Airplanes are still covered in fabric?!?
Yes, in fact, there are 34,000+ fabric-covered aircraft registered with the FAA, and “tube-and-fabric” construction continues to be used on new aircraft because of its lightweight and high-strength properties. Fabric coverings are applied to various aircraft structural units, such as control surfaces, fuselages and wings. Fabric is adhered to the aircraft by sewing, riveting, screwing, gluing or tacking to the underlying structural framework in order to provide a streamlined and airtight surface. Even airplanes that are generally classified as “all metal” may have fabric-covered control surfaces.
Why does the fabric need to be replaced?
Fabric coverings are more vulnerable to the elements (deterioration associated with UV exposure, tearing from stones kicked up by propeller wash) and lack the durability associated with the aluminum and composite skins used on more modern aircraft, thus giving the fabric a limited lifespan. Removal of old, damaged fabric and replacement with new fabric having a fresh topcoat has been an accepted maintenance procedure for nearly 100 years.
How often do fabric-covered aircraft need to be recovered?
The general recommendation in the aviation community is that all fabric-covered aircraft should be recovered every 20-25 years. Depending on their flying and storage conditions, this timeframe could be reduced to 10 years (e.g. consider a crop-duster that operates from a dirt landing strip), or an airplane that is stored outside and exposed to the elements. Fabric covers themselves have a limited life-span (even the so-called “lifetime” fabrics) due to their exposure to the damaging effects of UV light from sunlight.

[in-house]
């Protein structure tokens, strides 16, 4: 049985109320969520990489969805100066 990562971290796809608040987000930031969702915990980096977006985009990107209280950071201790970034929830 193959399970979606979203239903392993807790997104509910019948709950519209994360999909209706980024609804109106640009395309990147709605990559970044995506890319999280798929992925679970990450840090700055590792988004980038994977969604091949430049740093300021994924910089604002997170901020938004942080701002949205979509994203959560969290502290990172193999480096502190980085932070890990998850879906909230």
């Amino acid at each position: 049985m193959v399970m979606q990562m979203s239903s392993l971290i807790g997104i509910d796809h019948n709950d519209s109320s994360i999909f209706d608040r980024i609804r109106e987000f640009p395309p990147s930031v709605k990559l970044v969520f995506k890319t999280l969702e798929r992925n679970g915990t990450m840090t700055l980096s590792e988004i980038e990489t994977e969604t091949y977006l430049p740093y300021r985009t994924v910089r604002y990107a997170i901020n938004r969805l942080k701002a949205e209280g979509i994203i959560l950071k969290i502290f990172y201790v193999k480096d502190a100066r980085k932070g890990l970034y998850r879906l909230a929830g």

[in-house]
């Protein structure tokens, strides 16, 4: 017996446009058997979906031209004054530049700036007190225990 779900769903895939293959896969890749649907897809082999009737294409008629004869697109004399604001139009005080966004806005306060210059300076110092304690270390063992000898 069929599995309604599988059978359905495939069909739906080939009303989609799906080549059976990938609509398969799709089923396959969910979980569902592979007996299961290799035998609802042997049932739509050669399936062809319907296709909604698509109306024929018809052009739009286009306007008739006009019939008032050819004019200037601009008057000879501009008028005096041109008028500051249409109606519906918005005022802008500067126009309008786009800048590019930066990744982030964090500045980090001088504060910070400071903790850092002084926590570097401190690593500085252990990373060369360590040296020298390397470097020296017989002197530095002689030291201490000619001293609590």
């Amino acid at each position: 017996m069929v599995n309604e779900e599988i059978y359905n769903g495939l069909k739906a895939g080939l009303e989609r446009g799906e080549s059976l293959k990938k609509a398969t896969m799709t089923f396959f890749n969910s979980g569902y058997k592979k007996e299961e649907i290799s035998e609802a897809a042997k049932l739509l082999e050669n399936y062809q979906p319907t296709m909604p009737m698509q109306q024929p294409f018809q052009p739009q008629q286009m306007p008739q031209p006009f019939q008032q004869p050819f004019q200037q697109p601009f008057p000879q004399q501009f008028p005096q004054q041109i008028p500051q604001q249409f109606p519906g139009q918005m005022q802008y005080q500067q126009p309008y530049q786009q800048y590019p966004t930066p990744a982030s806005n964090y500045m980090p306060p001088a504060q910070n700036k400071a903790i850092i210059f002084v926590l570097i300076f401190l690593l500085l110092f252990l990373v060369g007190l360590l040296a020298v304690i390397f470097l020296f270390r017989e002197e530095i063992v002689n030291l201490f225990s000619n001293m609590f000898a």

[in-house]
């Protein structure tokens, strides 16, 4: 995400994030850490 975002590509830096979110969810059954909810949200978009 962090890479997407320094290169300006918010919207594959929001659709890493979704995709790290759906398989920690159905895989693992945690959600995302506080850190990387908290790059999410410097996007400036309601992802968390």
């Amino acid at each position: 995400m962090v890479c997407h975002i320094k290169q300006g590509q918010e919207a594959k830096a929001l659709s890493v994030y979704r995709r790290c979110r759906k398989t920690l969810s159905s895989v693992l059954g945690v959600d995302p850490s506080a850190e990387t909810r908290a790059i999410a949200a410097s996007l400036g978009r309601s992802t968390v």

The fabric looks OK. What’s the issue?
Nice-looking fabric can hide severely corroded steel tubing of a fuselage longeron or cracks in wooden wing spars or fuselage formers. Moisture is the main enemy of the wood and metal that constitutes the structural framework underneath the fabric cover. A proper recovering job will include an assessment (and repairs, if necessary) of the underlying structures to ensure that they are also safe.
In general, what are the steps of recovering an airplane?
There are a few approved processes and product lines, but they all follow the same basic steps: 1) attach the fabric to the airframe, 2) shrink it with heat, 3) apply coatings to seal and protect the fabric from UV rays and 4) paint it to make it look pretty. Each certified fabric system has its own Supplemental Type Certificate (STC), and the systems can not be intermixed.
(Adapted from Ragwing Repair Choices by Mike Gugeler article sidebar from AvWeb Article July 7, 2008. The article originally appeared in Aviation Consumer magazine, Oct. 2007.)